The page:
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This programming language may be used to instruct a computer to perform a task.
Official website
Execution method: Interpreted
Garbage collected: Yes
Parameter passing methods: By value
Type strength: Strong
Type checking: Dynamic
Lang tag(s): lisp, c
See Also:

Listed below are all of the tasks on Rosetta Code which have been solved using Wart.

Wart is an experimental, dynamic, batshit-liberal language designed to eventually be used by small teams of intrinsically-motivated programmers. Wart is based on Lisp, but with a cleaner syntax and more powerful primitives to help non-lispers appreciate the power of Lisp. Wart was designed with several questions in mind:

  • How far can we change the syntax of Lisp without compromising the power of Lisp macros? Wart has several features to help make codebases more pleasurable to read and easier to ramp up on.
    1. While lispers can continue to write fully-parenthesized Lisp, Wart provides a whitespace-sensitive syntax that is easy to get used to and eliminates most parentheses for the convenience of non-lisp readers.
      if (odd 3) "odd"
    2. Wart provides infix operators in an elegant way without compromising homoiconicity or macros. Infix operations provide only one precedence rule: operators without whitespace are evaluated before operators with whitespace.
      (n * n-1)  # does what you think
      The catch: infix characters like dashes can't be used in names, unlike traditional Lisps.
    3. All functions can be called with keyword arguments as needed, using aliases so both caller and callee can use the right name for them.
def (subtract a|from b)

subtract 4 3
=> 1

subtract 3 :from 4
=> 1
  • What would a language ecosystem be like without any backwards-compatibility guarantees, super easy to change and fork promiscuously? Wart has no version numbers, and new versions and forks are free to change all semantics to their hearts' desire. Instead of a spec or frozen interfaces, we rely on automated tests. Wart is thoroughly tested, and Wart programs are expected to be thoroughly tested as well, and to buy in to the investment of needing to make changes during upgrades. The hope is that upgrade effort might be higher than the best-case scenario in other languages, but the worst-case time will remain tightly bounded because clients of libraries will be more likely to understand how they're implemented, and so be more empowered. (More info:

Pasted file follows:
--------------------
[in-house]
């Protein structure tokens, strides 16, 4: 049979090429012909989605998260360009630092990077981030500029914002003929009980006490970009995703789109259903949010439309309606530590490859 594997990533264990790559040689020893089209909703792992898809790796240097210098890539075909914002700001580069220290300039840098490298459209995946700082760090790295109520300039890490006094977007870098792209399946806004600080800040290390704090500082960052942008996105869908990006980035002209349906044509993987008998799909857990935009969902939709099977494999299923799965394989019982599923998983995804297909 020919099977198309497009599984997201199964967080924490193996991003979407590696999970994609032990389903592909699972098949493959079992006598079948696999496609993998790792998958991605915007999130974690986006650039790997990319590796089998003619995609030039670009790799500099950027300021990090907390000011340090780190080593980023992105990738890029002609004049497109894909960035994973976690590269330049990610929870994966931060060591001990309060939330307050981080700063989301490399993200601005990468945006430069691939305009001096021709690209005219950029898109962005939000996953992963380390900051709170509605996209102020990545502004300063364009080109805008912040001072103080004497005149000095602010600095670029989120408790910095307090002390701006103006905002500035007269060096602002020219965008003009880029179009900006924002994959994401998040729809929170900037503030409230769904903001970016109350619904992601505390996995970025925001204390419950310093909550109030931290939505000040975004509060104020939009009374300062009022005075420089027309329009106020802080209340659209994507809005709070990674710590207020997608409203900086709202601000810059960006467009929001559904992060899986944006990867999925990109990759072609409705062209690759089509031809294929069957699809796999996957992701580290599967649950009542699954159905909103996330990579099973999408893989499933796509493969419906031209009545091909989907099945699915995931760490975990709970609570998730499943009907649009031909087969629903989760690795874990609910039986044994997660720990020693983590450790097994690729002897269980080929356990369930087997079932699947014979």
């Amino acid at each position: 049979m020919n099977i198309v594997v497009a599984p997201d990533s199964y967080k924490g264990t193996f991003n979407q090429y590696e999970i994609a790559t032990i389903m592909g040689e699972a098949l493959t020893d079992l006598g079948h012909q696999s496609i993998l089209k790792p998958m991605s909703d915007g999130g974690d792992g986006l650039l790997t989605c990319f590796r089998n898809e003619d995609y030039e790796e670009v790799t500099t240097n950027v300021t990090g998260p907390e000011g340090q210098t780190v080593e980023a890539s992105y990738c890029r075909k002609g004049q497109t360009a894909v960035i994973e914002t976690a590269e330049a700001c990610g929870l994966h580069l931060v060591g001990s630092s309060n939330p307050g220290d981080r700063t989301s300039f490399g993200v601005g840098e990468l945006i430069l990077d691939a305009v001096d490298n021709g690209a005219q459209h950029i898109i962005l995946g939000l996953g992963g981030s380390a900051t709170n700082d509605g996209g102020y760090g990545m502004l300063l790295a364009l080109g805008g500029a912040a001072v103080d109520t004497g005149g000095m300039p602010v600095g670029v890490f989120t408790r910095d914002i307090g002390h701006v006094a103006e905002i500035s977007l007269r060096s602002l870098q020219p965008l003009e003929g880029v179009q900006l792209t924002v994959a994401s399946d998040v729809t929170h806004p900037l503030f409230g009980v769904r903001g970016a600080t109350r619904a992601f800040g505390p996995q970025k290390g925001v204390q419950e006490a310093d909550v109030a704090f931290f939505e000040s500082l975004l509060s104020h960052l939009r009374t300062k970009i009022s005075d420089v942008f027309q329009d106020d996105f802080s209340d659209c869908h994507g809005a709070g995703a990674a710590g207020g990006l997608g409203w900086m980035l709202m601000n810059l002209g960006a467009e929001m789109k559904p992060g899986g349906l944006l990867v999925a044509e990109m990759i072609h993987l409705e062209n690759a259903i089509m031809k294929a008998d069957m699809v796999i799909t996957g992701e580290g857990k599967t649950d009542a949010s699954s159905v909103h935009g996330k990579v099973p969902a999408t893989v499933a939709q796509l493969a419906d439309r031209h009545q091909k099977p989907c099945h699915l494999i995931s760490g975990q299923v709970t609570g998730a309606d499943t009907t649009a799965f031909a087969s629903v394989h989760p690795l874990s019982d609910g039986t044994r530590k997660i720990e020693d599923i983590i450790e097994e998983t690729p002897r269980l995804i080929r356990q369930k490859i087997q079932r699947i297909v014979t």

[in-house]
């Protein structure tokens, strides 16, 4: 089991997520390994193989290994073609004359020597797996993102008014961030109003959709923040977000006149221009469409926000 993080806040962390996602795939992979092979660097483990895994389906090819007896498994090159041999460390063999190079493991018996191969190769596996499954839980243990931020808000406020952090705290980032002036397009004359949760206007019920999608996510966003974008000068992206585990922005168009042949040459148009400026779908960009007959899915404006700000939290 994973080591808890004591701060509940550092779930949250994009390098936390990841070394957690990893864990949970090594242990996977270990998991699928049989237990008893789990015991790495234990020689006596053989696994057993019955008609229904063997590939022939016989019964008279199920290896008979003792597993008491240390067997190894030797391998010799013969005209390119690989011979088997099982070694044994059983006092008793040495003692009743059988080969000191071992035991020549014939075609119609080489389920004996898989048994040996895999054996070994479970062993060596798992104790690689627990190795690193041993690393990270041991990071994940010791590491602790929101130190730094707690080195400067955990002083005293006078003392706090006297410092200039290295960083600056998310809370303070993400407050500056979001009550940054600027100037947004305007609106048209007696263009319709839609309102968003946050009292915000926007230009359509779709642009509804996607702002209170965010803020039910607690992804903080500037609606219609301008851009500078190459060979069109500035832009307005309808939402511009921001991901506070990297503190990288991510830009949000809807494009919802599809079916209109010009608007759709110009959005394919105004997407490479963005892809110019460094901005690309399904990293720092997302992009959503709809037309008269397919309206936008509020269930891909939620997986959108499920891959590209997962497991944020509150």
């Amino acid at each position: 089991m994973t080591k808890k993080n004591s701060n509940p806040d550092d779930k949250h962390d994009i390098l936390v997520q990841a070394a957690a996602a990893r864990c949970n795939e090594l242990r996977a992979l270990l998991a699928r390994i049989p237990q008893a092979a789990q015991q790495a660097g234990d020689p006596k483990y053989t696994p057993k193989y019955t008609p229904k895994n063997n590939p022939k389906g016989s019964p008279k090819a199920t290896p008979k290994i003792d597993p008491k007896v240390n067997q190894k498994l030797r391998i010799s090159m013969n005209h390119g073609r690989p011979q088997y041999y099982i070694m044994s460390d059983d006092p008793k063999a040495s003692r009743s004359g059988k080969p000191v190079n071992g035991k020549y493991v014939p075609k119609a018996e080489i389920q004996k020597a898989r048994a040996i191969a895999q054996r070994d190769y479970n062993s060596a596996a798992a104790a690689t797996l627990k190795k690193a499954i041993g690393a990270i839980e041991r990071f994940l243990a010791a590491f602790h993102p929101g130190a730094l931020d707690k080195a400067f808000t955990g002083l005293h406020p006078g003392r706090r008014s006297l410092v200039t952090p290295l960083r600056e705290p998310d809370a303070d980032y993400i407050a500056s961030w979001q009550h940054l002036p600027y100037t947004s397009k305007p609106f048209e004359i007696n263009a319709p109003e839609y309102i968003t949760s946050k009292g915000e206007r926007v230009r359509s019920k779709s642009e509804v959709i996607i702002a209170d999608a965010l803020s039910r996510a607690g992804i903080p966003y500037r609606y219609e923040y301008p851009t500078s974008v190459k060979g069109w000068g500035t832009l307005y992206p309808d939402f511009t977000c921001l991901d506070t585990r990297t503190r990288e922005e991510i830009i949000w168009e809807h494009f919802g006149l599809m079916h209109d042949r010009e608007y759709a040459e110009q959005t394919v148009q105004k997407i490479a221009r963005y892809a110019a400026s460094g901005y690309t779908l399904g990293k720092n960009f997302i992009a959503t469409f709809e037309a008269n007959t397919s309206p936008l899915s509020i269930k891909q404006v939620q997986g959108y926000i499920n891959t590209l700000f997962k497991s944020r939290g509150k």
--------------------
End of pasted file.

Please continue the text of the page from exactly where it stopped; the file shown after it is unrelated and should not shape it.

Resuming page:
• What would a language look like with an emphasis on a parsimonious and harmonious system of names? This is only possible if the language has no reserved words, and even primitives can be overloaded in arbitrary ways. So you never end up with constructions like 'my_if' or 'append2' or 'queue_length'. (More info:
  • Can a language implementation remain intelligible to outsiders over time, especially under pressure to run fast? Wart is exploring experimental primitives in the core interpreter that will make partial evaluation as easy as passing code through eval multiple times.

These are all hard open questions, not expected to be definitively answered anytime soon. Wart is an experiment, and looking for feedback from people unafraid to bounce between language and implementation. If that's you, check it out:

To run the following examples in most places (but not Windows):

$ git clone
$ cd wart
$ ./wart
ready! type in an expression, then hit enter twice. ctrl-d exits.

Now you can start pasting in code. Lines starting with '=>' are results printed by Wart; don't type those in.